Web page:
As each fact family is learned, Miss J is coloring those facts on a chart. This is a visual representation of what she has done.

I have been pleased with the simplicity of the program combined with the progress I have seen. After we finish the lessons, we will retake the facts test to see how Miss J does. We did a pre-assessment so we have something to compare it to. I cannot wait to see her improvement. After we get through the bridge to division, we will also use some of the printable worksheets to help her continue to keep those facts solidly in her mind.

If you have a struggling student, Accelerated Individualized Mastery (AIM) for Multiplication with a Bridge to Division is something I would recommend. You can also visit the Homeschool Review Crew site to read about other families’ experiences using AIM for Multiplication from Math-U-See.

Blessings,
Lori, At Home.

Springtime

For some Spring Break is here. For others, it was a month ago. We fall into the later category. We took our Spring Break at the beginning of March, when the local schools were on break. We have started following the local school calendar, for the biggest part of the year, since the dance studio schedule follows that. Also, the girls get so busy in the summer with trips and camps that we need that time off for those. I do still count them toward school but at the high school level, they don’t often correspond to a course credit.

Spring Break also means a variety of things for people, especially in the current climate with so much shut down or functioning differently. We just took the time off from regular school. Guess what, though. That doesn’t mean learning and school coursework didn’t happen. This is true because I have two high school students who were very interested in keeping up with things or working on projects that needed their attention. Having Spring Break meant they had some extra, undedicated time to spend on it. Debate and artwork for the Lads to Leaders entries got extra attention this week.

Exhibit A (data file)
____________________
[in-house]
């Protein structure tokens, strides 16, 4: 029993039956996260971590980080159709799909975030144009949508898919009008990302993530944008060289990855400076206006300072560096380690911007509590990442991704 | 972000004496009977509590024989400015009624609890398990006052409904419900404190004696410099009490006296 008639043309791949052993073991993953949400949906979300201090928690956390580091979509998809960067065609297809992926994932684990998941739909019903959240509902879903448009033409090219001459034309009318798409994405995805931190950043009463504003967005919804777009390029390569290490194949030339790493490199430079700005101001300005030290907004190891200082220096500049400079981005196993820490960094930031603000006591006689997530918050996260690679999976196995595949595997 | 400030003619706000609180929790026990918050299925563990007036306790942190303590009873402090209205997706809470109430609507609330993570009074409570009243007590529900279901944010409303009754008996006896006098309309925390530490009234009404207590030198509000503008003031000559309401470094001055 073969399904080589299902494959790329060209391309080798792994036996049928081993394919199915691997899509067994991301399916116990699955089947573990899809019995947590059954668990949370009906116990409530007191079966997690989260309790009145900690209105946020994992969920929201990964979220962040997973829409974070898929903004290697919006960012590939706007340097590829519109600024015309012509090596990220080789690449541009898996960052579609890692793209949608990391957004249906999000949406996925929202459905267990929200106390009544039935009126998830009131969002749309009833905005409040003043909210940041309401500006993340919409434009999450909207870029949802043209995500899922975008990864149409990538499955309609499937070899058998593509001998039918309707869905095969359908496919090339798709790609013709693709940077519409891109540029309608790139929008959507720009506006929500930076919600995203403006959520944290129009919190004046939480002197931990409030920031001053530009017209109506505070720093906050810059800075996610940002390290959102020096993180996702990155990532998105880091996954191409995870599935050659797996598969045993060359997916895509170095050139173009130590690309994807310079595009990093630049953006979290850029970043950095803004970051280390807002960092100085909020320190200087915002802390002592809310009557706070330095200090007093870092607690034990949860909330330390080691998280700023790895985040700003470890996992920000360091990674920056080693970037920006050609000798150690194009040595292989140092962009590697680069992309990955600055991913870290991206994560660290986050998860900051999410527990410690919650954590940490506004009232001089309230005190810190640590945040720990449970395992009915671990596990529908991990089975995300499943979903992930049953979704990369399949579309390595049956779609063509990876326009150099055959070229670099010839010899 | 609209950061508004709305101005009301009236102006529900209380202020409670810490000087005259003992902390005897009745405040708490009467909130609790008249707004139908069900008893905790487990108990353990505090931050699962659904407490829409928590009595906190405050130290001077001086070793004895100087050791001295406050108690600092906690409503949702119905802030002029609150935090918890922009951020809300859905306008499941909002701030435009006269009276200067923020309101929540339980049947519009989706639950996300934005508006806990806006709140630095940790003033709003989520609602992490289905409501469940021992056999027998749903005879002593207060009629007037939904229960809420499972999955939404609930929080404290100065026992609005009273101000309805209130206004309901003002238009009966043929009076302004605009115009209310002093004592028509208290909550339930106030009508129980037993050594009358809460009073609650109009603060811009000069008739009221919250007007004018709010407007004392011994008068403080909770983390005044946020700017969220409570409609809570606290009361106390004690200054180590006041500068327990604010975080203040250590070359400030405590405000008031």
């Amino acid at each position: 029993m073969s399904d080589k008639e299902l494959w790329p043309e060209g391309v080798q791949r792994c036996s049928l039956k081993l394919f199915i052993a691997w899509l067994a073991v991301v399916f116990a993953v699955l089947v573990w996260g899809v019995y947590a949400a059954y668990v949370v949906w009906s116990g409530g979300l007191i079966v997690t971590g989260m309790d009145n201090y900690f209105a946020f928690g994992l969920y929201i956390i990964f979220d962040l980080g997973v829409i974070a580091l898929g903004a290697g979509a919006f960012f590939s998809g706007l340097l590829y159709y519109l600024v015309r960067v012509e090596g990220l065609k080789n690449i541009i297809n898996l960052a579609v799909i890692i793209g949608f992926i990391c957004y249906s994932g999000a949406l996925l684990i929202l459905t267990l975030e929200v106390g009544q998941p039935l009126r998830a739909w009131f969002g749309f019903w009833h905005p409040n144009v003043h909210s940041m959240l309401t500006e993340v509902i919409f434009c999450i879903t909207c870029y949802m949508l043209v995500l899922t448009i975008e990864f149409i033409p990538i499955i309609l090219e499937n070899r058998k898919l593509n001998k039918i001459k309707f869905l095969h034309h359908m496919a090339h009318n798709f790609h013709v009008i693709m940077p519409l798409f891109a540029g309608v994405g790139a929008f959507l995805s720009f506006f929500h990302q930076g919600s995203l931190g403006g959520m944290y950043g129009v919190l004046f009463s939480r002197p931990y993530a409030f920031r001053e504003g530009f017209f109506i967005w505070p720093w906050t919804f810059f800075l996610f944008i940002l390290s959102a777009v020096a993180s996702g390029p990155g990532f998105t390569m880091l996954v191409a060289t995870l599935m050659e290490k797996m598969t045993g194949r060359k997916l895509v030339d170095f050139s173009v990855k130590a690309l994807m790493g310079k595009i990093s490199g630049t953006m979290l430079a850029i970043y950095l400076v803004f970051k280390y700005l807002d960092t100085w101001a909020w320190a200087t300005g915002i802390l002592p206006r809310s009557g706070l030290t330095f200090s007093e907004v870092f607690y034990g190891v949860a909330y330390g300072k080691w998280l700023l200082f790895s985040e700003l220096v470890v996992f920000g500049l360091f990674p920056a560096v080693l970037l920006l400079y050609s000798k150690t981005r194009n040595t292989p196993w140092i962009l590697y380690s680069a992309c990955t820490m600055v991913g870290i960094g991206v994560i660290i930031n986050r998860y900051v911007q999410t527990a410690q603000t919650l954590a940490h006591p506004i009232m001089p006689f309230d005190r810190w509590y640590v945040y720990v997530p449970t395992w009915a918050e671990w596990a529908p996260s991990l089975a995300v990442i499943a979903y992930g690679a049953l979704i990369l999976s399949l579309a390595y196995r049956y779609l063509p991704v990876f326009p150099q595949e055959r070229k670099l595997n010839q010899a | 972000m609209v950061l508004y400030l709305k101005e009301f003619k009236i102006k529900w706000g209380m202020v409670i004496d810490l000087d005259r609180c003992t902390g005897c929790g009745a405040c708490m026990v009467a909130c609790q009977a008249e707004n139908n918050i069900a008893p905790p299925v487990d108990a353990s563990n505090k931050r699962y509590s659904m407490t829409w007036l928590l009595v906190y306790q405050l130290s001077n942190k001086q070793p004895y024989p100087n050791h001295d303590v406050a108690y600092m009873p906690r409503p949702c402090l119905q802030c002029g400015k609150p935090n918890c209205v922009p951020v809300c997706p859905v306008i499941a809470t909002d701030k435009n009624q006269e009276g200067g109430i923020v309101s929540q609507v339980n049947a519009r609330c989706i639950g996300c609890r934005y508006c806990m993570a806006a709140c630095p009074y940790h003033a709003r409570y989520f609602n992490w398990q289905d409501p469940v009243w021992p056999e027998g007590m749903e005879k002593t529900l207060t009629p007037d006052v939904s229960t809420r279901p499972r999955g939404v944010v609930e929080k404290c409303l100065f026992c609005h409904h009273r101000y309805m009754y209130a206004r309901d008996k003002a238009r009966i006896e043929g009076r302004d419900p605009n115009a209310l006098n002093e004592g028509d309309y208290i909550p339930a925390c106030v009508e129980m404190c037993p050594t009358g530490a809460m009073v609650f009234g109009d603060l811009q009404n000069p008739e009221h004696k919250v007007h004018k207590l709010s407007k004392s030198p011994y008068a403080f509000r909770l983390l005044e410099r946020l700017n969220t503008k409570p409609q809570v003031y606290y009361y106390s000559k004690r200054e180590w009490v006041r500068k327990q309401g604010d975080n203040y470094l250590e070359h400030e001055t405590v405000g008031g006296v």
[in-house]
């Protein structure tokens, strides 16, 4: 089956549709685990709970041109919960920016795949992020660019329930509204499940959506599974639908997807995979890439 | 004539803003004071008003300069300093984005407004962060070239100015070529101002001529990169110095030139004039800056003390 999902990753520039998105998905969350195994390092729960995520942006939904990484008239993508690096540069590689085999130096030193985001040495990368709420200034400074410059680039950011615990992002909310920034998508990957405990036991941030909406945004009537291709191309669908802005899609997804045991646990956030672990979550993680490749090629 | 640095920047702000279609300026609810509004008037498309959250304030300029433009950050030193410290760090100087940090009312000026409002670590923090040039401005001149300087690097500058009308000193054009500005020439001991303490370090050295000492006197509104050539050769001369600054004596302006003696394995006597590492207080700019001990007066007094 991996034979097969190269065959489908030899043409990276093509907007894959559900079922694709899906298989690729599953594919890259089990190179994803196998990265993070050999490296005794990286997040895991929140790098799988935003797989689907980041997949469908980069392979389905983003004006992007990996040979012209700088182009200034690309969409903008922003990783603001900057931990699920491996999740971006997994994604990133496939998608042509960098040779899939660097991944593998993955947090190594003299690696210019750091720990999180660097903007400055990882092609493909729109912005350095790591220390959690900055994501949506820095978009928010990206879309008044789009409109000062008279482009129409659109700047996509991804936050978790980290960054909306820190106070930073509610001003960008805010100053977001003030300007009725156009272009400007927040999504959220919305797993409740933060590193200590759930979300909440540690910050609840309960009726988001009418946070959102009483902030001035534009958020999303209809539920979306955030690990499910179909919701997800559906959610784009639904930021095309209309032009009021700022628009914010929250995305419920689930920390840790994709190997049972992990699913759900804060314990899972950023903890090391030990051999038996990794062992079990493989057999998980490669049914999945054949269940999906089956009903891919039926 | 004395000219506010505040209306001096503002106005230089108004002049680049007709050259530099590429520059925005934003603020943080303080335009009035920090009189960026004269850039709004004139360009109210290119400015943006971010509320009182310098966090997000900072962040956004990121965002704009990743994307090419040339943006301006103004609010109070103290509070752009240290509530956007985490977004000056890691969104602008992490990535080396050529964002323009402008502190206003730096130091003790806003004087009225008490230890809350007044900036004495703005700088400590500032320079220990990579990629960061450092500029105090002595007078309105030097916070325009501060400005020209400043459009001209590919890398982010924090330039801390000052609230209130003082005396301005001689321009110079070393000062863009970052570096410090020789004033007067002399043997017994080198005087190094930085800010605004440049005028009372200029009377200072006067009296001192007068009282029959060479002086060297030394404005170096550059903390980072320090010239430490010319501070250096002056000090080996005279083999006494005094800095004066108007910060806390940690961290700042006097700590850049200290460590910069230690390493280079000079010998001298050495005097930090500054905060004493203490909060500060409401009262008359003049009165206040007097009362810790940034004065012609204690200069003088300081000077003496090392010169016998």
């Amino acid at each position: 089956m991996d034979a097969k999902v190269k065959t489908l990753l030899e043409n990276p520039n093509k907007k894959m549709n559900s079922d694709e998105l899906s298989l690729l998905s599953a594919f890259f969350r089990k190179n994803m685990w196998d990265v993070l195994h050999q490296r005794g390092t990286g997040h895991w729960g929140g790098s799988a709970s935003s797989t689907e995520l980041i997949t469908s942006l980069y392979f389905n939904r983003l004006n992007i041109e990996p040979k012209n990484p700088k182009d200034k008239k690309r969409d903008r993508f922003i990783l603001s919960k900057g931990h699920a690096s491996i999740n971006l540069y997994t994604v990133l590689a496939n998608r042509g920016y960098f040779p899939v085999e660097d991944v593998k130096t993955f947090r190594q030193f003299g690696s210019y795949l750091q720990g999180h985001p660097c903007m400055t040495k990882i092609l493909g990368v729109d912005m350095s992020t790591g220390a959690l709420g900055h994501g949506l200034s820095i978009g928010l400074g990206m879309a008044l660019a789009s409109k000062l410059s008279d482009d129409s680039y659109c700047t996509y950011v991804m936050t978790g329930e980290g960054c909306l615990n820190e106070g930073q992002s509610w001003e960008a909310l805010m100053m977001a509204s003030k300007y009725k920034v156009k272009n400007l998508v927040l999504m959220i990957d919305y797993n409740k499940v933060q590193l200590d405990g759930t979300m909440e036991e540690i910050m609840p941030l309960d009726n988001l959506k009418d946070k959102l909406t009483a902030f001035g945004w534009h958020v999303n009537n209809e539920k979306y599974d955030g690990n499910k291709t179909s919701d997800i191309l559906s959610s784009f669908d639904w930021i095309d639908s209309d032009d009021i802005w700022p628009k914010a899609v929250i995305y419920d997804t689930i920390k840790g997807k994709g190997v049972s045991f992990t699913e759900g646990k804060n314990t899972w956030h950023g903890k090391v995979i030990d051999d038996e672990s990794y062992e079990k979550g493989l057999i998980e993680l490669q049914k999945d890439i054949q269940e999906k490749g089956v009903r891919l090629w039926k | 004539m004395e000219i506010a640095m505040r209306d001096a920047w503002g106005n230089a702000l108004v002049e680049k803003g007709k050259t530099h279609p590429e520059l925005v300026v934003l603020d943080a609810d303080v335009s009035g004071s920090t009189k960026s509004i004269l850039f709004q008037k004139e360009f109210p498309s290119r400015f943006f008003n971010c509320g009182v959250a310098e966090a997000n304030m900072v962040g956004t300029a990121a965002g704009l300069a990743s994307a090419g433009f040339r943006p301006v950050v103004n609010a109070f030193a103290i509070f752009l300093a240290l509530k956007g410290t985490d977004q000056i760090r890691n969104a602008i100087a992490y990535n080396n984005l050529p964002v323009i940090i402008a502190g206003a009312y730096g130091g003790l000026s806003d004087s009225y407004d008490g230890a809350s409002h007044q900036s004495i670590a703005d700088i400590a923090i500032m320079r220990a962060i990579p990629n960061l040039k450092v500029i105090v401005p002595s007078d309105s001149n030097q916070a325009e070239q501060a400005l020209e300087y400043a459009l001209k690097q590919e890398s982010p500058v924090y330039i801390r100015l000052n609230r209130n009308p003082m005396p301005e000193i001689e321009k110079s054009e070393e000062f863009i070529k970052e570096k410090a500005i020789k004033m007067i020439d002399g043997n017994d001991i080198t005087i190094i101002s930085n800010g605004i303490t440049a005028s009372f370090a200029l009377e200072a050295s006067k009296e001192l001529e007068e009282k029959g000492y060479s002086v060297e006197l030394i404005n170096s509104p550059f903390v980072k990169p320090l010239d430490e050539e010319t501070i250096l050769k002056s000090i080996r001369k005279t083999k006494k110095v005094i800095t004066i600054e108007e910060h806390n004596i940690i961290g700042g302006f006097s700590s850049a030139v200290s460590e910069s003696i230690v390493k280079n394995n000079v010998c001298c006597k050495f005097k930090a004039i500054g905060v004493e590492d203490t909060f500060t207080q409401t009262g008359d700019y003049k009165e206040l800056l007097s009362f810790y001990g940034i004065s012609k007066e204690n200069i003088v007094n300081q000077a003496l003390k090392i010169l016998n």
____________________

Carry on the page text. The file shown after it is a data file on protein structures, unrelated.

My middle school student spent some time on artwork but she spent a good deal of the week wanting to play games. So we played quite a few games during Spring Break. Some of our favorites can be found in this post from a couple of months ago about games for middle and high school. A couple of other posts about games that you might be interested in include 10 Wonderful Word Games and Game Ideas.

Spring Break has lots of options and lots of way to spend it. How did you spend yours? Or maybe you are Spring Breaking now, so what are you up to?

Blessings,
Lori, At Home.

Linking up with the challenge at Homeschool Review Crew https://schoolhousereviewcrew.com/spring-break-learning-fun/

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New Series of ABC Posts Coming

Next week will be the start of a new series of ABC posts. Come join in as we share something new each week corresponding to a letter of the alphabet.

I am still debating what my theme is going to be. Part of me wants to do a Bible based post. Another part of me wants to do a music related series. Who knows – maybe I’ll do two different posts each week since I am having a hard time deciding.

There are going to be a number of different themes so please do drop by each week and then hop over to the co-hosts and the link up to see what is being shared by all the bloggers.

Desiree @ Our Homeschool Notebook
Chareen @ Every Bed of Roses

See you next week for the ABC post start.

Blessings,
Lori, At Home.

Online Book Club – March Wrap-up

March means Irish and green and fresh and new for me. I enjoyed rereading a novel about an ancestor from my past. Honor O’Flynn: a search for the True Will of God, by James P Bailey, is the story of Honor and how she came to be in America. I had forgotten a good bit of the story line so it was good to read it again.

In the book, Honor was kidnapped off the coast of Ireland when she was a young teen. During the horrific days that followed in the hollows of a nasty ship, she is friended by a kind woman and a teenage boy. The woman sold herself as an indentured servant so she could provide for her children, hoping to bring them to America before long. The boy came to make a better life than he could have had in England. Honor was going to be sold as a “tobacco wife” to the highest bidder. These friends helped her more than she could imagine.

Honor had thought she was meant to serve God as a nun in her hometown teaching children. This new turn of events had her perplexed and she was seeking to see God in her new circumstances. She learns that things are not always what we plan and that God can be served where you are.

Spoiler***
Honor does marry, willingly, William Logsdon and goes on to live a long life in America. These two are actually in our family line, though this is a novel. It was unclear by reading the notes in the book how much of this is created and how much is based on fact. It is a fun read, nonetheless, and is a good story, indicative of the times.